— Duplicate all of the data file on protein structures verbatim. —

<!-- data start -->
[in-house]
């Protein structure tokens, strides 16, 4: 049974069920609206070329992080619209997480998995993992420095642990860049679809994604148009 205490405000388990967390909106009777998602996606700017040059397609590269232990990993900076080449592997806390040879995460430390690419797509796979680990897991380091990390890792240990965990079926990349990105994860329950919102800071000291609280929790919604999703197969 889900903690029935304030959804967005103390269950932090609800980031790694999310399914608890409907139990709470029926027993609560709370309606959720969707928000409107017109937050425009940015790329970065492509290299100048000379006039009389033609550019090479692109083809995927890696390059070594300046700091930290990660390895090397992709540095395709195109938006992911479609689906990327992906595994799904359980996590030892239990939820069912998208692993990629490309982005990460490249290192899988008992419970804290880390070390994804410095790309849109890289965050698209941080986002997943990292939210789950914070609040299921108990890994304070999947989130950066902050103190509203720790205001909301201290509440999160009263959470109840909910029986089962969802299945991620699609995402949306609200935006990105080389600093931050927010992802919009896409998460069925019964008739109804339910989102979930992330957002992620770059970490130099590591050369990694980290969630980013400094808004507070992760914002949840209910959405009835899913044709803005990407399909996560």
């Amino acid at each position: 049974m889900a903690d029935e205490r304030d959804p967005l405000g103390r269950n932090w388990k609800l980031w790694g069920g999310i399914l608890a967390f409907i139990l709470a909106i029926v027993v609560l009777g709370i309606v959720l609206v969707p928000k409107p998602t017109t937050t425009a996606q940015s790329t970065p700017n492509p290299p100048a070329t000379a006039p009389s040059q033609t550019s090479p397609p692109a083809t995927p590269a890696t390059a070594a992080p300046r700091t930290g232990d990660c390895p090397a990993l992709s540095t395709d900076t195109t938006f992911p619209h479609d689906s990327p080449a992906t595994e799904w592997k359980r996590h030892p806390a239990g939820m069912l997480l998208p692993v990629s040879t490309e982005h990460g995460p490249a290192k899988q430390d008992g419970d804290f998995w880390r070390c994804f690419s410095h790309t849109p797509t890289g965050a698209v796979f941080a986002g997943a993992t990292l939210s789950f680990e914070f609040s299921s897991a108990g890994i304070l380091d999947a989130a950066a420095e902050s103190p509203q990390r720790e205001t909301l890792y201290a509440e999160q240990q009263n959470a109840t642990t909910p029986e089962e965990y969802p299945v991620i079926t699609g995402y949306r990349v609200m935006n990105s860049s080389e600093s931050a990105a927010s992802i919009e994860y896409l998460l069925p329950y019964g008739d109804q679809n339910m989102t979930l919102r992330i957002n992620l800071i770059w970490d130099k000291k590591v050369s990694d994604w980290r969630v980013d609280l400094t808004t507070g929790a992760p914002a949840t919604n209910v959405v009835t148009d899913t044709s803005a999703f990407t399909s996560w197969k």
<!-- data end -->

[in-house]
């Protein structure tokens, strides 16, 4: 049974069920609206070329992080619209997480998995993992420095642990860049679809994604148009 205490405000388990967390909106009777998602996606700017040059397609590269232990990993900076080449592997806390040879995460430390690419797509796979680990897991380091990390890792240990965990079926990349990105994860329950919102800071000291609280929790919604999703197969 889900903690029935304030959804967005103390269950932090609800980031790694999310399914608890409907139990709470029926027993609560709370309606959720969707928000409107017109937050425009940015790329970065492509290299100048000379006039009389033609550019090479692109083809995927890696390059070594300046700091930290990660390895090397992709540095395709195109938006992911479609689906990327992906595994799904359980996590030892239990939820069912998208692993990629490309982005990460490249290192899988008992419970804290880390070390994804410095790309849109890289965050698209941080986002997943990292939210789950914070609040299921108990890994304070999947989130950066902050103190509203720790205001909301201290509440999160009263959470109840909910029986089962969802299945991620699609995402949306609200935006990105080389600093931050927010992802919009896409998460069925019964008739109804339910989102979930992330957002992620770059970490130099590591050369990694980290969630980013400094808004507070992760914002949840209910959405009835899913044709803005990407399909996560």
């Amino acid at each position: 049974m889900a903690d029935e205490r304030d959804p967005l405000g103390r269950n932090w388990k609800l980031w790694g069920g999310i399914l608890a967390f409907i139990l709470a909106i029926v027993v609560l009777g709370i309606v959720l609206v969707p928000k409107p998602t017109t937050t425009a996606q940015s790329t970065p700017n492509p290299p100048a070329t000379a006039p009389s040059q033609t550019s090479p397609p692109a083809t995927p590269a890696t390059a070594a992080p300046r700091t930290g232990d990660c390895p090397a990993l992709s540095t395709d900076t195109t938006f992911p619209h479609d689906s990327p080449a992906t595994e799904w592997k359980r996590h030892p806390a239990g939820m069912l997480l998208p692993v990629s040879t490309e982005h990460g995460p490249a290192k899988q430390d008992g419970d804290f998995w880390r070390c994804f690419s410095h790309t849109p797509t890289g965050a698209v796979f941080a986002g997943a993992t990292l939210s789950f680990e914070f609040s299921s897991a108990g890994i304070l380091d999947a989130a950066a420095e902050s103190p509203q990390r720790e205001t909301l890792y201290a509440e999160q240990q009263n959470a109840t642990t909910p029986e089962e965990y969802p299945v991620i079926t699609g995402y949306r990349v609200m935006n990105s860049s080389e600093s931050a990105a927010s992802i919009e994860y896409l998460l069925p329950y019964g008739d109804q679809n339910m989102t979930l919102r992330i957002n992620l800071i770059w970490d130099k000291k590591v050369s990694d994604w980290r969630v980013d609280l400094t808004t507070g929790a992760p914002a949840t919604n209910v959405v009835t148009d899913t044709s803005a999703f990407t399909s996560w197969k």